How are cyclones named?

Few weeks back cyclone Aila had struck south West Bengal. Let’s not get into how much damage and destruction it caused in the villages, how many days the Calcutta municipality took in removing the fallen trees from the middle of busy roads, how fast electricity was restored in certain pockets of the city or how many millions of protests and demonstrations followed leaving the ever hapless citizens stranded! What struck me was the name of the cyclone. The last cyclone I had heard of was Bijli…and I could get the connotation of the name. But Aila???

Some research and here is what I found.

There is a procedure to name the cyclones in an ocean basin by the Tropical Cyclone Regional Body responsible for that basin. The storms that trigger cyclones in the North Indian Ocean zone are named by members of eight South Asian countries which are members of the World Meteorological Organization (WMO). The member countries are India, Bangladesh, Maldives, Myanmar, Oman, Pakistan, Sri Lanka and Thailand. The list of names for cyclones that originate in the Arabian Sea and Bay of Bengal are decided well in advance by WMO members. The name Aila was coined by the Met officials of the Maldives. Similarly some of the names of storms of the future are Phyan (Myanmar), Ward (Oman). Laila (Pakistan), Bandu (Sri Lanka) and Phet (Thailand).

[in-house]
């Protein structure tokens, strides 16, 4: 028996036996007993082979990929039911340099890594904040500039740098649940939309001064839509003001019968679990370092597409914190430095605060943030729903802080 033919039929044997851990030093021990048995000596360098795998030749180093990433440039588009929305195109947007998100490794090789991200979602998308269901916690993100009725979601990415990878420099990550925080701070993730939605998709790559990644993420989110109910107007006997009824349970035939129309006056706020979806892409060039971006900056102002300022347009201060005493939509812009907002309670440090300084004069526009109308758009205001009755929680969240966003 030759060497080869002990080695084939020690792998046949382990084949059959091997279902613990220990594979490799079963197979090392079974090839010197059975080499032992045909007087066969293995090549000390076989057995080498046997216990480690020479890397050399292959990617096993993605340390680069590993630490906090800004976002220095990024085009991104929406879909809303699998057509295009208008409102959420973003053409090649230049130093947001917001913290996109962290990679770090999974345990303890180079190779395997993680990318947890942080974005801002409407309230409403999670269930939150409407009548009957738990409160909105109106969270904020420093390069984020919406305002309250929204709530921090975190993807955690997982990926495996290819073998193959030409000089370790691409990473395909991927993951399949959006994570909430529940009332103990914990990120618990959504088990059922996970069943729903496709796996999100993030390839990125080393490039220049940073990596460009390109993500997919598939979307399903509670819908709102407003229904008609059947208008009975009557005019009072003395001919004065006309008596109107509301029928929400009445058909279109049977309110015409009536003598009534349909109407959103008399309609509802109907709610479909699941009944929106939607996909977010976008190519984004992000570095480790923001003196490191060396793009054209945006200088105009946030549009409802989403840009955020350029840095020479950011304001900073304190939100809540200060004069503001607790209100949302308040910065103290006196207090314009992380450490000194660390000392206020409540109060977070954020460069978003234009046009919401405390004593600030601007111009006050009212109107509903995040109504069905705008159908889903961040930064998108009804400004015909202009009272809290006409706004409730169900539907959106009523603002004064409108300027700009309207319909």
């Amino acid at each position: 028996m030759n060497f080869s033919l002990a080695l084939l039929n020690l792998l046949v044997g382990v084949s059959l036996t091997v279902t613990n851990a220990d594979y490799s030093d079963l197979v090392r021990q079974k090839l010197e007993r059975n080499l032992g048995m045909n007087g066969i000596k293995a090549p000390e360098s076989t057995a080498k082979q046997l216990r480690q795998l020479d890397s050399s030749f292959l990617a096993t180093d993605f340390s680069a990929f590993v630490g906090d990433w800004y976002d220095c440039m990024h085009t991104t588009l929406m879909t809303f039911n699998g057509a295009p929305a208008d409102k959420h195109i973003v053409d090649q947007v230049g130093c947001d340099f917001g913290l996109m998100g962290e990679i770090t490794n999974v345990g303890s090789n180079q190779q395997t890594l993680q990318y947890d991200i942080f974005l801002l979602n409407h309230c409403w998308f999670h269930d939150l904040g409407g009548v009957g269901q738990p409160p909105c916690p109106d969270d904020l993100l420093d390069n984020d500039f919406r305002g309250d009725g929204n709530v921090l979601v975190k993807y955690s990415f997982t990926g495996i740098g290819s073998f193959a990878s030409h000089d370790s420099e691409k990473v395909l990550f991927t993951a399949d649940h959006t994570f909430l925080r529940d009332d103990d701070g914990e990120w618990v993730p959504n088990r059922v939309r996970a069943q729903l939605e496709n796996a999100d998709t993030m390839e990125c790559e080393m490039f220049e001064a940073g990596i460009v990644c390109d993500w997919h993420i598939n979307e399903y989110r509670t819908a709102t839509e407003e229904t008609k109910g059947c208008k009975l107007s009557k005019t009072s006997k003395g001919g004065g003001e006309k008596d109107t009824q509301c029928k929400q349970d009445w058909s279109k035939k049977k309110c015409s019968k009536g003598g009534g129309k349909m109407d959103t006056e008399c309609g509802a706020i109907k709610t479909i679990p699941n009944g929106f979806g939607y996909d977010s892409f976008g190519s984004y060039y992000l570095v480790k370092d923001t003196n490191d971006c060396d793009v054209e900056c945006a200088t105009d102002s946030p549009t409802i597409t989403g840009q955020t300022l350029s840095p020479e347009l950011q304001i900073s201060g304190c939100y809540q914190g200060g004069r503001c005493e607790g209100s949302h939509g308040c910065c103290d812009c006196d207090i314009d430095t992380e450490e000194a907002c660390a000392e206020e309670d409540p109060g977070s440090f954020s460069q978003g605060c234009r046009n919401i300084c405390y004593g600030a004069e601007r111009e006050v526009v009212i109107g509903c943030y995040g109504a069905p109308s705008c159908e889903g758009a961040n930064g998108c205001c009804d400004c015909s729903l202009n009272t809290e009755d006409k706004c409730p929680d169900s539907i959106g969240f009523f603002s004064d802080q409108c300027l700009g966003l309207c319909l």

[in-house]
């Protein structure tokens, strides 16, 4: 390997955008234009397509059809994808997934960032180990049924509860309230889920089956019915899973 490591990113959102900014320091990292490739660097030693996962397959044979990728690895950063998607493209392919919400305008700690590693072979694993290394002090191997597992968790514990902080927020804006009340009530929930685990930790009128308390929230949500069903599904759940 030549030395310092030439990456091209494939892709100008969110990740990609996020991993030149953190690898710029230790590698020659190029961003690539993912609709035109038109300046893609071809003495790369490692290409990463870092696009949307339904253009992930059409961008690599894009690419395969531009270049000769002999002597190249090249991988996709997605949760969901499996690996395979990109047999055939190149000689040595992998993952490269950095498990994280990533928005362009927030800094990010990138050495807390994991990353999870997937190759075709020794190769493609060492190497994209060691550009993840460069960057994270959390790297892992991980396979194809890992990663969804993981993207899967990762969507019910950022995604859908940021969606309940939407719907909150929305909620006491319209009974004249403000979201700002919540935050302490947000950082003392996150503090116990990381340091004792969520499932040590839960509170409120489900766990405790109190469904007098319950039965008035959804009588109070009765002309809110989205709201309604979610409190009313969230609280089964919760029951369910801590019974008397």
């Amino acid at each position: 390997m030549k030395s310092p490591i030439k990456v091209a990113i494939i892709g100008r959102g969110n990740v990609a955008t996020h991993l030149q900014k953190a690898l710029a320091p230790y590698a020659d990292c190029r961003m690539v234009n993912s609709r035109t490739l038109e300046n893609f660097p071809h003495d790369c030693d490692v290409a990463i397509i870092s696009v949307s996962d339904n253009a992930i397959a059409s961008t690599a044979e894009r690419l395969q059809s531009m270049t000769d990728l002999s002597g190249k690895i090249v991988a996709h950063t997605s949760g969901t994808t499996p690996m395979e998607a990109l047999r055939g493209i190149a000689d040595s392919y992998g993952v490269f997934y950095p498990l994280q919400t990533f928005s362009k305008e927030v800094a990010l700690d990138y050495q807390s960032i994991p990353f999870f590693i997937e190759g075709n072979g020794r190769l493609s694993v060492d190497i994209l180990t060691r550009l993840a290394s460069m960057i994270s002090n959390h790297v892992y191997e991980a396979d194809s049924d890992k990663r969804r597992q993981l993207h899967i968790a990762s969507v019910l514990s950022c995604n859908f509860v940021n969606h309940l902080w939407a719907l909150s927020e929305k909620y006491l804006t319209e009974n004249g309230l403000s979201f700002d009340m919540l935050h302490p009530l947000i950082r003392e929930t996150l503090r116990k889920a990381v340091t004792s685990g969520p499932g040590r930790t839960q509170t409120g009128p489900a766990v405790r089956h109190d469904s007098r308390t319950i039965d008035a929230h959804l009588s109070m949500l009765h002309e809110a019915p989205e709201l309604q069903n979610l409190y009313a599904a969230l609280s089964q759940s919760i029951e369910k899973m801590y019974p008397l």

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So what’s this blog about?

Another attempt? Well yes. Attempting to figure out another sustainable model (there are some other attempts going on parallel-ly). Well, we have a lot of questions in mind. we read up stuff, we do some research to find answers to these questions. This is an attempt to publish that little 15-20 minute research.
June 2009
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